When it comes to reliability, both WD‘s My Passport and Elements lines have a strong reputation for durability and longevity. As one of the most popular external drive brands, WD rigorously tests its portable HDDs to withstand the bumps and jostling of life on the go. I‘ve personally owned multiple iterations of the My Passport over the years and never had one fail.

That said, it‘s important to understand that all hard disk drives, including external models, are ultimately prone to problems over time as their mechanical components wear out. While not common, sudden failures can and do occur.

According to data from cloud backup provider Backblaze, who use tens of thousands of hard drives in their data centers, the annualized failure rate of WD HDDs was 1.05% in their latest Q4 2021 report. This means that out of 100 drives, just over 1 would be expected to fail in a given year. Interestingly, Backblaze uses WD Elements drives exclusively in its 5TB and 12TB storage servers, citing their excellent reliability and value.

The 3-year manufacturer warranty that‘s standard with the My Passport provides an extra layer of protection and peace of mind. If anything goes wrong with the drive due to a defect, WD will repair or replace it for free. The Elements‘ warranty is notably shorter at just 2 years.

Ultimately, no matter which portable drive you choose, it‘s always smart to keep multiple backups of your most important files. I recommend following the industry standard 3-2-1 backup rule: Keep at least three copies of your data, on at least two different types of media, with at least one copy stored offsite. That way you‘re covered even in the unlikely event of a drive failure.

Versatility & Compatibility

Today‘s portable drives need to be more than just spacious – they need to work seamlessly across all of your devices. Both the WD My Passport and Elements offer broad compatibility with Windows PCs, Macs, gaming consoles, and more thanks to their widely-supported USB connectivity.

The My Passport has a slight edge here for its native support of both Windows and macOS out of the box. It‘s formatted in the exFAT file system by default, which is readable and writable on both platforms without any reformatting required. This makes it an ideal travel companion if you regularly use both operating systems.

The Elements comes formatted for Windows only in NTFS, so it‘s a bit less convenient for Mac users. You‘ll need to reformat the drive to the Mac-compatible HFS+ or exFAT format before it will mount on your desktop. Doing so is a quick process, but of course not as seamless as the My Passport‘s plug-and-play operation.

Both drives are also compatible with TVs and media players that support USB mass storage devices. You can load them up with your favorite movies and shows for easy playback on the big screen wherever you go. They‘ll also work for augmenting the storage of your Xbox or PlayStation console, though for best performance you‘d want to use an external SSD for that purpose.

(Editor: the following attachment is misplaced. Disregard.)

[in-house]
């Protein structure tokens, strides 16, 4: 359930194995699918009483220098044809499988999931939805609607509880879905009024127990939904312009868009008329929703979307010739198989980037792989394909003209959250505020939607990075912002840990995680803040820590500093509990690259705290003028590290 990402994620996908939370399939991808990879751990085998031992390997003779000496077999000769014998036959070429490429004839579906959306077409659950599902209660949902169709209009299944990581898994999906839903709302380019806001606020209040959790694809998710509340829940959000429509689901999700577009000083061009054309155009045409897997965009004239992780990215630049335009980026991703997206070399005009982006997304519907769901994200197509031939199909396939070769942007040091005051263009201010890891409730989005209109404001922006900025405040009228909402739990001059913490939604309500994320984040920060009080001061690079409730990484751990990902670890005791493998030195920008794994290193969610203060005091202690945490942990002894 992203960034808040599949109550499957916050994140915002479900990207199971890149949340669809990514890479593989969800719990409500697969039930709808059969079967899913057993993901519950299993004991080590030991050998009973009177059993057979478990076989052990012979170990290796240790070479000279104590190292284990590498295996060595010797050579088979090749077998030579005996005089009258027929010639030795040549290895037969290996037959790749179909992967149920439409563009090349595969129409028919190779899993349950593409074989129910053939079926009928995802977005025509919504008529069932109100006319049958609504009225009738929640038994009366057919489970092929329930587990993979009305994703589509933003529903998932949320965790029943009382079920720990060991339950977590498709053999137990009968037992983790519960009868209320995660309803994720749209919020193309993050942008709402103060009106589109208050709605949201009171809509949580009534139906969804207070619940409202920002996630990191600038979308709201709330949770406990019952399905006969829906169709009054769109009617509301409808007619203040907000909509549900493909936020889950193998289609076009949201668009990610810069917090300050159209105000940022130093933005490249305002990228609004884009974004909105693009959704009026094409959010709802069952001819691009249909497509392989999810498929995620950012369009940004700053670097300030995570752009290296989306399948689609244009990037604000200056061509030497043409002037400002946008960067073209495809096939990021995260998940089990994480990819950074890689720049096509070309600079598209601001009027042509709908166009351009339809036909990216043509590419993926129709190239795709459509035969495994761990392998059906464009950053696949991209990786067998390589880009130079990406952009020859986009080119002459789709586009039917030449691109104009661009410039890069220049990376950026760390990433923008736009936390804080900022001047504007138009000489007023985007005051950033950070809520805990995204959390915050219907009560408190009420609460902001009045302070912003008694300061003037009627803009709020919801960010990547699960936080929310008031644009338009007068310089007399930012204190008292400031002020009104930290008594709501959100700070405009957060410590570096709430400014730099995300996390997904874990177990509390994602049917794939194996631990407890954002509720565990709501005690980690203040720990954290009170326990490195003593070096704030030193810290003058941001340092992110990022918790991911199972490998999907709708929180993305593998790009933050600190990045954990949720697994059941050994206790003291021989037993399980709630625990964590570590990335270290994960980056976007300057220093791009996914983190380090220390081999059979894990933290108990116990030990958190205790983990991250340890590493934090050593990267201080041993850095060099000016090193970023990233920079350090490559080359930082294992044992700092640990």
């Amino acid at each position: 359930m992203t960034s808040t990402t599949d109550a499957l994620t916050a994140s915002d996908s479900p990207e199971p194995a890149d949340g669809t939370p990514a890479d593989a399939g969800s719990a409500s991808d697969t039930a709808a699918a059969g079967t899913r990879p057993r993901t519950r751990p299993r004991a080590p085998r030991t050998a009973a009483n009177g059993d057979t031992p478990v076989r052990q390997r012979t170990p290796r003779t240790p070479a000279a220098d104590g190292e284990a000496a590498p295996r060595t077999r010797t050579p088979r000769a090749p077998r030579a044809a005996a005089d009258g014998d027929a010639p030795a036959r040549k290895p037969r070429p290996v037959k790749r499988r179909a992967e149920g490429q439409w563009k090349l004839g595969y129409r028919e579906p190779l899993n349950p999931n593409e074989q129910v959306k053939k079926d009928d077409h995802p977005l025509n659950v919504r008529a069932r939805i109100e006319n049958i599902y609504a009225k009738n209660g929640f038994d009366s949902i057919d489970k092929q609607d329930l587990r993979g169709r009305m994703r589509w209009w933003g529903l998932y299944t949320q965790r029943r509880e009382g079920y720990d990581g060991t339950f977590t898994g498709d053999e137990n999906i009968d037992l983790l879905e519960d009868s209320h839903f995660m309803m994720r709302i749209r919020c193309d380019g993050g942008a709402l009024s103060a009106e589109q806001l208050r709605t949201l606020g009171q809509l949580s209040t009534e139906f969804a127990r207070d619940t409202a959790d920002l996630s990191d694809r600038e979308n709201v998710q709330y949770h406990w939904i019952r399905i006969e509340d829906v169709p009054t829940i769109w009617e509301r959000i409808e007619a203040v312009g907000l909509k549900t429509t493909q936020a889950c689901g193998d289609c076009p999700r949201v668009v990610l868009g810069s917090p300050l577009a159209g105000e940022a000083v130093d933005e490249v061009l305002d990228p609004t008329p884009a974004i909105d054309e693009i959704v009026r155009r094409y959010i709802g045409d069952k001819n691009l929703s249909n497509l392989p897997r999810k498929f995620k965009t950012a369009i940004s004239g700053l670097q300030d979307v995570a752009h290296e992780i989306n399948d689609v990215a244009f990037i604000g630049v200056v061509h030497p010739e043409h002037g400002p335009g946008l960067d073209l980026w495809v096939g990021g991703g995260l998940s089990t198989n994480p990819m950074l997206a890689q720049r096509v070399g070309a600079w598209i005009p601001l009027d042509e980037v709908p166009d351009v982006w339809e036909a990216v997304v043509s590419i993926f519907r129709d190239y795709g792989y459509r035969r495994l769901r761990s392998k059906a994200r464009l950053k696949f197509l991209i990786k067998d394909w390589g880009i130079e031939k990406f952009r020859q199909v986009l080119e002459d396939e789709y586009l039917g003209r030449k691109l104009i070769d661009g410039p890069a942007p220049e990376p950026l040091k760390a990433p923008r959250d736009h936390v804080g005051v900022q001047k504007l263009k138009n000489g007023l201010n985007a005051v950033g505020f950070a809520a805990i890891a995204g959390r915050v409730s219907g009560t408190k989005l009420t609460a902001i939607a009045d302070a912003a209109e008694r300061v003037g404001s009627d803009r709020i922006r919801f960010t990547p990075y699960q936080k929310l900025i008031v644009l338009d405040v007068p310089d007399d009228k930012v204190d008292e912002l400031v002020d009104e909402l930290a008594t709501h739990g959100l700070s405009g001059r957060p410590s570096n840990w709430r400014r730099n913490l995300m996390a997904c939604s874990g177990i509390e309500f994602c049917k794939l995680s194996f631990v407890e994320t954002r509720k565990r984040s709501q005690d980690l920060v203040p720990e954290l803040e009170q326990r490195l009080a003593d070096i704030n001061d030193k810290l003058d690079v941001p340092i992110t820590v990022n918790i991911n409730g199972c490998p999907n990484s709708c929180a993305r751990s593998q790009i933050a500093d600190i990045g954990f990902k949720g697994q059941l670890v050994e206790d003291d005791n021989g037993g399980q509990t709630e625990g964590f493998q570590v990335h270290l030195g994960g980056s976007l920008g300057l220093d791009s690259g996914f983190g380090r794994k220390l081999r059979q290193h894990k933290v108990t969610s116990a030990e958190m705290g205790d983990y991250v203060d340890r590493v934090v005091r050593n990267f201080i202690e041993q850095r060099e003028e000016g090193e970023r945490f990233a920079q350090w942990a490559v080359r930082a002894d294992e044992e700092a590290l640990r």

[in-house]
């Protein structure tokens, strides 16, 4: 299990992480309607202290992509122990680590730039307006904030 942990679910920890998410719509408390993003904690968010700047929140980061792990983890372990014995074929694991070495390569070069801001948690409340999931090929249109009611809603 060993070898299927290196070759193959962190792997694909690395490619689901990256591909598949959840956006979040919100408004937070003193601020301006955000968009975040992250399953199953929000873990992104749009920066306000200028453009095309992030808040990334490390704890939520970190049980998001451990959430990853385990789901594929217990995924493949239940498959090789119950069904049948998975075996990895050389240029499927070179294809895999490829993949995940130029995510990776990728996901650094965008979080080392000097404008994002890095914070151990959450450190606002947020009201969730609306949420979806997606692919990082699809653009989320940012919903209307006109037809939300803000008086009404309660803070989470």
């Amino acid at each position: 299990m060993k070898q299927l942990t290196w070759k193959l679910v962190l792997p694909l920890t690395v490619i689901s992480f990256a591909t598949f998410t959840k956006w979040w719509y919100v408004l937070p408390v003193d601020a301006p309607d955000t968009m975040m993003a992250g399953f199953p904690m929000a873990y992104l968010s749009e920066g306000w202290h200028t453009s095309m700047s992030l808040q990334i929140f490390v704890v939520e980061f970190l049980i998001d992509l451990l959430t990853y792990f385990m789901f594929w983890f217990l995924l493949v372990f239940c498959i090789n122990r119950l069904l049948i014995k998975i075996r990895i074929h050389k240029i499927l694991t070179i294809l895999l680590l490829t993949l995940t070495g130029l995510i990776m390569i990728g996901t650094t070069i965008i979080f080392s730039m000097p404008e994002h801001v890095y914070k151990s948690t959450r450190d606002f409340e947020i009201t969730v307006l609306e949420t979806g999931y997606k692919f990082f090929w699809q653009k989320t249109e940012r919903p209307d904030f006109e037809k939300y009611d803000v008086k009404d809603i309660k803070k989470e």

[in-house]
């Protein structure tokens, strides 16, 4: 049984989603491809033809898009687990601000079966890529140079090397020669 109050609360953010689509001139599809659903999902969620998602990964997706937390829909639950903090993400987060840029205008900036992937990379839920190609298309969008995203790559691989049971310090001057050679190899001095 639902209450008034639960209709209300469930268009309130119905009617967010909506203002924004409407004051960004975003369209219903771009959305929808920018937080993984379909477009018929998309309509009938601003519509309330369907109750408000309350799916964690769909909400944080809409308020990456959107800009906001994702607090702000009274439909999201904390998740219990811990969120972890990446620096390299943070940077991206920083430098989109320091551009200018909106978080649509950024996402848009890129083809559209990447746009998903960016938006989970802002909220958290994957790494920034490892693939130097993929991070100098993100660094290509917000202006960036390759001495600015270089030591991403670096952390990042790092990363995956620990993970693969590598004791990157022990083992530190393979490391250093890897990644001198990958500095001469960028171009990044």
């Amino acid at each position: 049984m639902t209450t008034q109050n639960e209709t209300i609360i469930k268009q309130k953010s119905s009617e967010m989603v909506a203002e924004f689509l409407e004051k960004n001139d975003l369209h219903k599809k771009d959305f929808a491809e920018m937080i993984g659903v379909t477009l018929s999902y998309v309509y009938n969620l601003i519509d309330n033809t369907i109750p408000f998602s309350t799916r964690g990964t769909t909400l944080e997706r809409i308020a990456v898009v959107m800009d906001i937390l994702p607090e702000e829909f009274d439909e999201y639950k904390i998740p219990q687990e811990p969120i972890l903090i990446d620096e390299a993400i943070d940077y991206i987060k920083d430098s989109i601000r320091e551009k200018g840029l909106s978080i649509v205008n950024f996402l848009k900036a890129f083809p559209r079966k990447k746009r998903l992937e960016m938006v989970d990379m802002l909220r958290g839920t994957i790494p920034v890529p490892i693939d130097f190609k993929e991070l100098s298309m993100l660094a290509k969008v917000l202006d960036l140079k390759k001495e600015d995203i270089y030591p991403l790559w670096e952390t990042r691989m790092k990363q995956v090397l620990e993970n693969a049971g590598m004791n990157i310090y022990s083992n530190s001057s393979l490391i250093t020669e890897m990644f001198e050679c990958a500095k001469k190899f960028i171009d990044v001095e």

Some professional photographers and videographers like to use portable hard drives for offloading files from cameras while shooting on location. The My Passport and Elements have fast enough transfer speeds to handle smaller projects, but for high bitrate video formats like 4K RAW an external SSD will provide much snappier performance.

Pricing & Value

Portable hard drive prices have fallen consistently over the years, even as capacities have increased. You can now get a massive amount of storage that fits in your pocket for less than the cost of a few months of cloud storage subscriptions. But between the WD My Passport and Elements lines, which offers the better overall value?

To compare pricing, here‘s what the 4TB versions of each drive usually go for from major online retailers:

Drive Price (4TB)
WD My Passport $99
WD Elements $89

The Elements has a consistent $10-20 price advantage at each capacity point. For budget-conscious shoppers, that makes it the better value in terms of raw price per gigabyte. If you just need the most storage for your dollar, the Elements is tough to beat.

However, in my opinion the My Passport is worth the modest premium for its added features and benefits. The included backup software alone can save you from having to purchase a third-party solution. The hardware encryption and extra year of warranty coverage are icing on the cake.

Whichever way you go, both of these drives provide a lot of bang for your buck compared to external SSDs and cloud storage. A 4TB My Passport costs roughly the same as just 1TB from a budget portable SSD like the SanDisk Extreme. And storing 5TB in the cloud could easily cost over $100 per year, while these HDDs are a one-time purchase.


If you‘ve made it this far, you should have a clear understanding of how WD‘s My Passport and Elements portable hard drives stack up. While similar in capacity and performance, the My Passport justifies its slightly higher price with a more robust feature set, longer warranty, and cross-platform compatibility.

For the average user, I recommend the My Passport as the best all-around choice. Its bundled backup and security software combined with plug-and-play support for both Windows and Mac make it an versatile, user-friendly option. The 4TB model ($99) hits the sweet spot for most in terms of capacity and value.

However, those on a tighter budget who plan to use the drive with Windows only and don‘t mind the lack of extras will find the Elements a reliable, affordable choice. The 4TB version ($89) is an unbeatable value in terms of cost per gigabyte for a portable HDD.

Ultimately, both of these drive families are dependable, high-quality options from one of the oldest and most respected names in computer storage. With unbeatable value, spacious capacity, and quality construction, you can‘t go wrong with either WD Elements vs My Passport for all your portable storage needs.